A massive CSU canned-food drive, ending Thursday, collected 136,000 pounds of food.
Cans Around the Oval has raised 20,000 more pounds of food each year over the past four years for the Food Bank for Larimer County, said Jen Johnson, assistant director of Volunteer and Community Programs for Student Leadership and Civic Engagement.
The event is “the largest one-day food drive and donation in northern Colorado,” Johnson said.
For most CSU students, tonight’s dinner is the least of their concerns. But for 38 million Americans, their food sources are unreliable, two million more than last year, according to the U.S. Department of Agriculture.
“It’s awesome for others who can’t afford food, and motivating to know we can feed almost everyone in the world,” said A.J. Stewart, a sixth grader from Kruse Elementary School.
The FBLC distributes food based on individual incomes with the “fastest growing segment of the hungry being the working poor,” according to the food bank’s Web site.
About half of the 7,000 fed each month are children and elderly, said Heather Thurston, FBLC development director.
For the most part, three categories of people walk through the FBLC doors, Thurston said.
“The working poor – some have two jobs – homeless and recently unemployed people starting a new job, but most just use (the food bank) as a safety net,” she said.
To keep the competition that has been going on all month alive between the organizations, on-campus SLCE organizers of the event gave out points depending on the types of food given.
The food bank has foods that are “highly needed” such as tomato products, fruit in a can, peanut butter and meals in a can. Organizations can earn more points by giving more of those highly needed foods.
“I grew up in Fort Collins, but I’ve learned more and more about the incredible non-profit organizations that Fort Collins has,” said Mayor Doug Hutchinson. “Cans Around the Oval is a great example of people getting together to help others. It’s a real tribute to the people of Fort Collins.”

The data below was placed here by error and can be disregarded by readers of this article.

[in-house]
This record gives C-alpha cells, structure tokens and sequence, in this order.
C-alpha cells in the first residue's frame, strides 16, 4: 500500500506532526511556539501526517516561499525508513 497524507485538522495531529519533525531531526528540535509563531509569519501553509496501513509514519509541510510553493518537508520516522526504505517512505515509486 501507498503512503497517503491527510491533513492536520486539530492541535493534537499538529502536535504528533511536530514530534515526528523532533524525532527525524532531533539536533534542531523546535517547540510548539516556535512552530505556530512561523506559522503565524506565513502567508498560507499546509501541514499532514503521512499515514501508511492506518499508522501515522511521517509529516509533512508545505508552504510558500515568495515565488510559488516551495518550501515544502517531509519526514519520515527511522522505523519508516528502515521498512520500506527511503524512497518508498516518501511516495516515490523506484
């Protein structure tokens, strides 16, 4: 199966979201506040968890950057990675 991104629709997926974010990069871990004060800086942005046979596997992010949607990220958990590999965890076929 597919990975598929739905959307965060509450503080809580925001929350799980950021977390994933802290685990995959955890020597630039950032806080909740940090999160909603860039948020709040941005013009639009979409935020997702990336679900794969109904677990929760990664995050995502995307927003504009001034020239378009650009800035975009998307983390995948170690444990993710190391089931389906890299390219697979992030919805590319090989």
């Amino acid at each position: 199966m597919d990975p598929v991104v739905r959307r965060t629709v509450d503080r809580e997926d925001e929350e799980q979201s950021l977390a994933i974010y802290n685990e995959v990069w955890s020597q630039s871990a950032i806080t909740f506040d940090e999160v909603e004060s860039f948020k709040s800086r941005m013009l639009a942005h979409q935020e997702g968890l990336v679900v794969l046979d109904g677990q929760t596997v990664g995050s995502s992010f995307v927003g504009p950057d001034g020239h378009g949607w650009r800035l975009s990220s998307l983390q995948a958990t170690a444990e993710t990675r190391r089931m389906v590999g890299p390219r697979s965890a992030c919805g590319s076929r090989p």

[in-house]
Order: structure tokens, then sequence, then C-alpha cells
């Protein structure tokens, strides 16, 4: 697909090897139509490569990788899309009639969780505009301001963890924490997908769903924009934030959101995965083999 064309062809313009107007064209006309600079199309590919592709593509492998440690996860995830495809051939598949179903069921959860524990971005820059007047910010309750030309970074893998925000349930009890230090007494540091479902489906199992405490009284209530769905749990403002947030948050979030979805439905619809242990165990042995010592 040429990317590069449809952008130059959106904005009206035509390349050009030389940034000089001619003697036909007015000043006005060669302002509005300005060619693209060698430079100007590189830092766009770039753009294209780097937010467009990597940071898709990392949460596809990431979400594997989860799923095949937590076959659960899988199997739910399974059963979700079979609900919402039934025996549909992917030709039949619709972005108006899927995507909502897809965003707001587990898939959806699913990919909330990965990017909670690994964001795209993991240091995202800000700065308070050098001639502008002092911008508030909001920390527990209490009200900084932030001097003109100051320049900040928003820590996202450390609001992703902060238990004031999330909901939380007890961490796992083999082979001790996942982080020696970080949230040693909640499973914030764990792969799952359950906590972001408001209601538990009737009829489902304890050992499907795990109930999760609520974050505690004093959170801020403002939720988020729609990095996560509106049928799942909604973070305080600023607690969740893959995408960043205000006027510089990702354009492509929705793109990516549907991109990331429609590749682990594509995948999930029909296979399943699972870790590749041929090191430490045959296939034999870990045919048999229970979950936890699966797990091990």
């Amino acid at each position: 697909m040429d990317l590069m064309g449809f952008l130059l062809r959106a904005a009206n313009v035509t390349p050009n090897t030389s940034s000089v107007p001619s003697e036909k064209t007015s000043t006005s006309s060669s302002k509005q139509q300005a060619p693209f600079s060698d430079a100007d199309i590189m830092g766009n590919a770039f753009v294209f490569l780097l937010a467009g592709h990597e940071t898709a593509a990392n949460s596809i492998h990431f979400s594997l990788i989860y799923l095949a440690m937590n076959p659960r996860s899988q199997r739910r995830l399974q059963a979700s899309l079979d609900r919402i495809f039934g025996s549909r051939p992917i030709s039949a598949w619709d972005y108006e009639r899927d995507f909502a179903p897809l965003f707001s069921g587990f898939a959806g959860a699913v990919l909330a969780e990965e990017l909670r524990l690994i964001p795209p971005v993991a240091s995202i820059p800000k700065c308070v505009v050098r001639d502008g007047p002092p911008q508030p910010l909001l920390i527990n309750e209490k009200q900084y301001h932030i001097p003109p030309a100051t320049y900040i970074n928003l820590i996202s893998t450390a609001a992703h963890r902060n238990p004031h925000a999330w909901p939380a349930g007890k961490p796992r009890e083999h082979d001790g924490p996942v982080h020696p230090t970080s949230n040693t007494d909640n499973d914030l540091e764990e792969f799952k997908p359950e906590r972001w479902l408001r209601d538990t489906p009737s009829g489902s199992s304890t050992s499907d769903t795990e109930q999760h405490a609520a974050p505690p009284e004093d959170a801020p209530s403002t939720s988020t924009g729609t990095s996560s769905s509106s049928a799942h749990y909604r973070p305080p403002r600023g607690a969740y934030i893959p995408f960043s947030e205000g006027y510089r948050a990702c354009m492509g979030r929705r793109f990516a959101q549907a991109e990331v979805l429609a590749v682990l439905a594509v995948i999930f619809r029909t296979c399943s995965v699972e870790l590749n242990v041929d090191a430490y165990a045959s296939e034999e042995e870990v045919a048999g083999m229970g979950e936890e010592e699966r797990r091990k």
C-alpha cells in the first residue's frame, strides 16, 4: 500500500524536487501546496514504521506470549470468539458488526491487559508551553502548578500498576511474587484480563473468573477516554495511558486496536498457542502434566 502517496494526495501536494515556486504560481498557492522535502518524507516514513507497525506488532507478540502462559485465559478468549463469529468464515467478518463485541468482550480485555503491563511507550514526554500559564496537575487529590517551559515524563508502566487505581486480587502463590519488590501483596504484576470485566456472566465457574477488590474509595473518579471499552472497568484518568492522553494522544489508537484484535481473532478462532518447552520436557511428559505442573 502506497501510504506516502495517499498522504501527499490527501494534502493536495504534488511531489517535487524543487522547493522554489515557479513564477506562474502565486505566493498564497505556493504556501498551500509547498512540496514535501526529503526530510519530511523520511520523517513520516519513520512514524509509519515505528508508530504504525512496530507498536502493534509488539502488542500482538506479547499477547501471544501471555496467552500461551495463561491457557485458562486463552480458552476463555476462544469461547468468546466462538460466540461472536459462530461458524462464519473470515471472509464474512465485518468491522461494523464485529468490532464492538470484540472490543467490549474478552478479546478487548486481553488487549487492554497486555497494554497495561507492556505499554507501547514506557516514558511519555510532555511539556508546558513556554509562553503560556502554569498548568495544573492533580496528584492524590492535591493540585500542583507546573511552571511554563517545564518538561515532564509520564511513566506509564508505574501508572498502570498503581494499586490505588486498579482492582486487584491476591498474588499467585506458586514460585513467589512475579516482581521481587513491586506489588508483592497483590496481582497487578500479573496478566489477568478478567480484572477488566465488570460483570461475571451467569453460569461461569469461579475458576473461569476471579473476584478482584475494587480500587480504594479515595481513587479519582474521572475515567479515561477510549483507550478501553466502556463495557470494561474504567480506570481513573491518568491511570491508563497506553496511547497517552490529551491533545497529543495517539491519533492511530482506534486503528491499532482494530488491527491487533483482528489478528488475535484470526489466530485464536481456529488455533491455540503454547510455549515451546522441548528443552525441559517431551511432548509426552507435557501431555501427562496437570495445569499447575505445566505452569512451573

Awards are given at the end of the event to the groups that donated the most.
“Competition is a factor, ” said freshman open option major and Sigma Chi member Cyrus Tchamanzar, while unloading food. “But people just started donating.”
Burt, the traveling trophy made from canned food, goes to the highest donor. This time, it was the College of Business with 43,250 pounds of collected food.
Matt Manthe, a Sigma Chi member and sophomore real estate major, said the day was about more than competition.
“It’s community service and people just feel really good about giving,” he said.
Staff writer Emily Morris can be reached at firstname.lastname@example.org.
The first year in 1988, organizations raised 11,000 pounds of food which encircled the Oval once with cans about one foot apart. In 2005 alone, organizations around campus raised more than 117,200 pounds of food, which lines the oval 54 times with no space between the cans.
By the numbers:
1988- 11,000 lbs
1993- 24,800 lbs
1999- 28,000 lbs
2005- 117,200 lbs
2006- 136,000 lbs